My boss stank. And I mean, he literally smelled bad. At the start of the day, he’d be freshly showered, but by the end of the work day, a horrible body odor hung around him. I knew I wasn’t the only person noticing this as other people in the office began mentioning it to me. The worst part: he was a really awesome boss and no one could bring it upon themselves to tell him.
I stressed about this for days — and then weeks had gone by. All the time, the gossip kept building. I finally got up the courage to tell him during an upcoming check-in meeting. We spent most of the meeting going over things we each needed to do, and he then asked, “So, is there anything else that we should discuss?”
The moment had finally come. I cleared my throat and said. “Yes, there is one more thing. At the end of the day, you have really bad body odor. I realized you didn’t know this, or you would have done something about it.” Then I sat there, absolutely mortified.
Without missing a beat, my boss said, “Well, that’s good to know. I’ll put on my list to pick up a really strong deodorant.”
And that was it. The next day, no more body odor.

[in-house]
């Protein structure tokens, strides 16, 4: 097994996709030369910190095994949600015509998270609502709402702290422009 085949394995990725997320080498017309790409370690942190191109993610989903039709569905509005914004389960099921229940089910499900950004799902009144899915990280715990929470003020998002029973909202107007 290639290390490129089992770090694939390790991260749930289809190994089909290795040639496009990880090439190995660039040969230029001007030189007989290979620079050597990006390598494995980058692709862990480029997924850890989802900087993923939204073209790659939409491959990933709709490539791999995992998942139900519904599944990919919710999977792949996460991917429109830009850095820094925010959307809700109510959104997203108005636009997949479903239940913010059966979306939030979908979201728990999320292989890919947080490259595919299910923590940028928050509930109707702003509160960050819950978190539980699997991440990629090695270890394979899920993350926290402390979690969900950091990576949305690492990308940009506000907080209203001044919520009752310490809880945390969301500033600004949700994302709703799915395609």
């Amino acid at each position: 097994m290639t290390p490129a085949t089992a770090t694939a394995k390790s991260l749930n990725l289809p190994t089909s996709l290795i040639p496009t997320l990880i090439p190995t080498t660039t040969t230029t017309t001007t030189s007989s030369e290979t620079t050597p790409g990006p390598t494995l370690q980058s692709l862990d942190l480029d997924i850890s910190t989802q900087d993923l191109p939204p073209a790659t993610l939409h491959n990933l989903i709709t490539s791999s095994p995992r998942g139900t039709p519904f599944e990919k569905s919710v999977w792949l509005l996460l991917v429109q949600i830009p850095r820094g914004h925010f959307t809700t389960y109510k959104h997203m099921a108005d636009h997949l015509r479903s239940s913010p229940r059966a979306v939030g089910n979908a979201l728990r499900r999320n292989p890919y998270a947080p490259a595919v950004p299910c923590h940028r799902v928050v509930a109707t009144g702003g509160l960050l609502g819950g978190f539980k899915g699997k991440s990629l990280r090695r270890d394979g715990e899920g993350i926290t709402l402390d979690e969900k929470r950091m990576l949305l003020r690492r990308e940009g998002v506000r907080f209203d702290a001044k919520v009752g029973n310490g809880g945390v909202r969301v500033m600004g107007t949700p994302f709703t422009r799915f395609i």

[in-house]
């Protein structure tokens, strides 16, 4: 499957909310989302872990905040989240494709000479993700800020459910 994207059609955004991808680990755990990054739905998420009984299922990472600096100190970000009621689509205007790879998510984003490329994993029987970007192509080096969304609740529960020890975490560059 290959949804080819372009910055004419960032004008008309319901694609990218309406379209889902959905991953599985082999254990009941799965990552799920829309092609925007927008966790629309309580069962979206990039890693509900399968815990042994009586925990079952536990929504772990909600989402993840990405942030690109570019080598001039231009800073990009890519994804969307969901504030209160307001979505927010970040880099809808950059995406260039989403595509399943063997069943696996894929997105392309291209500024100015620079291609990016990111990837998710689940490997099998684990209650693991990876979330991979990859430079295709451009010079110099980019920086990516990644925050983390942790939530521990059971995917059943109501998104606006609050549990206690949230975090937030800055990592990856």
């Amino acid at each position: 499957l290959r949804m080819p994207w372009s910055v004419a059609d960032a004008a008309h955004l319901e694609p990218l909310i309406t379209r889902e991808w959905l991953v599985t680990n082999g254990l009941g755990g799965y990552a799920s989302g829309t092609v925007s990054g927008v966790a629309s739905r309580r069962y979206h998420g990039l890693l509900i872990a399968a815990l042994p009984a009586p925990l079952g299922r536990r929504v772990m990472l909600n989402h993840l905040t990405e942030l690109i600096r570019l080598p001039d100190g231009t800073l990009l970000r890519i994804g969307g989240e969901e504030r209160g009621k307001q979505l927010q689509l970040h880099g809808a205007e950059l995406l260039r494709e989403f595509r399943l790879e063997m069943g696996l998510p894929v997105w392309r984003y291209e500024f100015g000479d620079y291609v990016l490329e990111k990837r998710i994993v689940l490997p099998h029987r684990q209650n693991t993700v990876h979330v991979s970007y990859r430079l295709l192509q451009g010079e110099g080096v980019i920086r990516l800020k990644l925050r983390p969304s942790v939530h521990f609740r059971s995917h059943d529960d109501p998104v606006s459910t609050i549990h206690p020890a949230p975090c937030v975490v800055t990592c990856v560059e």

On the surface, this doesn’t seem like a big mistake, only a highly embarrassing professional moment both for me and my boss. My colleagues and I stressed about it for weeks, leading to who knows how many hours of lost productivity. My big mistake wasn’t telling my boss that he stank, but waiting so long to finally getting around to it.
This is a mistake that I’ve continued to make throughout my career — waiting far too long to deliver bad news to people. I find it hard because it feels like I let people down when I have to tell them that they aren’t good at their jobs. This odiferous affair taught me that people are far more resilient than we give them credit for, and that we are all so much better to be forthright with each other than to avoid hard truths.
At my firm, Altimeter Group, we use StrengthsFinder as a foundation for our culture. This means focusing on what we are good at, and using those strengths to shore up areas where we are weak. It also means that we have to be able honest with ourselves and each other when the job we are in is not a good match with our strengths. Life is too short for us not to be maximizing our strengths, and our culture gives me courage to deliver the hard truths to dear and trusted colleagues on a regular basis.
I hope you learn from my big career mistake and take it upon yourself to tell share quickly something that you’ve been meaning to say. You’ll be a far better friend and colleague for doing this, and I’ll bet you’ll kick yourself for not having brought it up sooner.